Advice for preachers of every stripe

Review of "Preaching" by Timothy Keller

Why would you read a book about preaching when you aren’t a preacher? You might be asking yourself this question as you – someone who is possibly neither a pastor, a seminary student, nor a lay preacher – begin to read this review. That’s a legitimate question, but don’t let it keep you from reading Keller’s book, based on decades of experience as a minister of the Word. Though Keller’s book is directed particularly to working leaders such as preachers and teachers (and many Christian Courier readers are among them), he says it “will speak to all those who are wrestling with how to communicate life-changing biblical truth to people at any level in an increasingly skeptical age.”

Keller points out that preaching has two objects in view, namely the Word and the people who are listening to it. He asserts that “it is not enough to just harvest the wheat; it must be prepared in some edible form or it can’t nourish and delight.” He quickly adds that any ensuing changes in listeners’ hearts are due only to the transforming work of the Holy Spirit, who converted people in the early days of the church – think of Lydia in the book of Acts: “The Lord opened her heart to respond to Paul’s message” (Acts 16: 14b) – and has been doing so ever since.

If preaching is to be sound and reach people in their cultural context, what will it look like? Keller writes that it’s a matter of preaching Christ from all of Scripture, not just the New Testament. Every sermon, whether based on an Old Testament or a New Testament text, must connect to the vast biblical narrative, “showing how Christ is the final fulfilment of the text’s theme.”Preachers need to have confidence in the Bible’s inspiration and authority. If they don’t, Keller says, their lack of conviction will be evident in their sermons and teaching: “Instead of proclaiming, warning and inviting, you will be sharing, musing and conjecturing.”

Though preachers may hold a deep conviction of the Bible’s authority, they nevertheless function in a culture, Keller points out, that is “becoming more and more averse to authority, particularly religious authority.” He asks how effective biblical exposition is in that context and answers by citing Charles Spurgeon, the great nineteenth-century Baptist preacher, who claimed that we need not defend the Bible. It can defend itself. Spurgeon wrote, “The way to meet infidelity is to spread the Bible. The answer to every objection against the Bible is the Bible.”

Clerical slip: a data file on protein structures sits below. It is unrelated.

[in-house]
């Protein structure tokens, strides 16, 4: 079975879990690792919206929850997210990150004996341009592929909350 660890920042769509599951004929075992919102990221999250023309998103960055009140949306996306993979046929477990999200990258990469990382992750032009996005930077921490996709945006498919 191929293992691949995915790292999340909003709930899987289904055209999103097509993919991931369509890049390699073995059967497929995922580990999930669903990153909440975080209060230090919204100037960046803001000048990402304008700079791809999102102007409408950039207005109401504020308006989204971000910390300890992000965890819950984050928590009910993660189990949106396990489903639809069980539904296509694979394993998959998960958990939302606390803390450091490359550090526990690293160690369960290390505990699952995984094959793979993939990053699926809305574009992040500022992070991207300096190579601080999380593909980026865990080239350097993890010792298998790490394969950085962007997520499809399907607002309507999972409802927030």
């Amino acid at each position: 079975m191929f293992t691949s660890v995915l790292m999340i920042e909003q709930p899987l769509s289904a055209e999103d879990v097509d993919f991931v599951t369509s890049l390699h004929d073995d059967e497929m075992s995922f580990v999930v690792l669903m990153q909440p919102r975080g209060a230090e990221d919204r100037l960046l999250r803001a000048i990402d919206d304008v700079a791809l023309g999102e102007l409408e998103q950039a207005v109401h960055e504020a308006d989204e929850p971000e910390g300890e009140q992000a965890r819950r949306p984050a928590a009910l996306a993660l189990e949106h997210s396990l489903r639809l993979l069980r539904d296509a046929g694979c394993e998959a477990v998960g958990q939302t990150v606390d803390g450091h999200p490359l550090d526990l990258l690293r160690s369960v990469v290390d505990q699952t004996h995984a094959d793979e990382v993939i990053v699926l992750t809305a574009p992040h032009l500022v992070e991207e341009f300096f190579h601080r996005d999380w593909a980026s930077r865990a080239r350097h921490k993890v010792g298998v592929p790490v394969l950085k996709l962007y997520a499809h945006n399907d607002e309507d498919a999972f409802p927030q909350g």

For me, Chapter 7 (“Preaching and the Spirit”) is the most relevant, inclusive section of the book. Preachers of every stripe, including those who share the gospel with their neighbours on the sidewalk or over the backyard fence, can gain from Keller’s advice to “prepare the preacher more than you prepare the sermon.” Preachers need to preach Christ and Christ alone, but that is never attained through technique. Rather, Keller says, “it comes down to your spiritual life as a preacher. Are you ‘sensing Christ on your heart’ as you preach? Are you, in a way, meditating and contemplating him during the very act of preaching? Are you actually praising him as you talk about his praiseworthiness? Are you actually humbling yourself as you talk of your sin?” He adds that these things will happen only if the preacher is cultivating them through a regular routine of prayer, Bible reading and meditation on God’s Word.

Keller offers comfort for preachers, including himself, who are overwhelmed by all the challenges they face and by all that they need to learn. He points out 2 Corinthians 12:9 where Paul proclaims that God’s power is made perfect in his weakness. As preachers learn their absolute dependence on the Holy Spirit, they will be exactly where God wants them to be. Keller says, “Tremendous freedom comes when we can laugh at ourselves and whisper to him, ‘So! It’s been you all along!’”

Now, that’s a truth worth celebrating no matter who you are and with whom God leads you to share the gospel!

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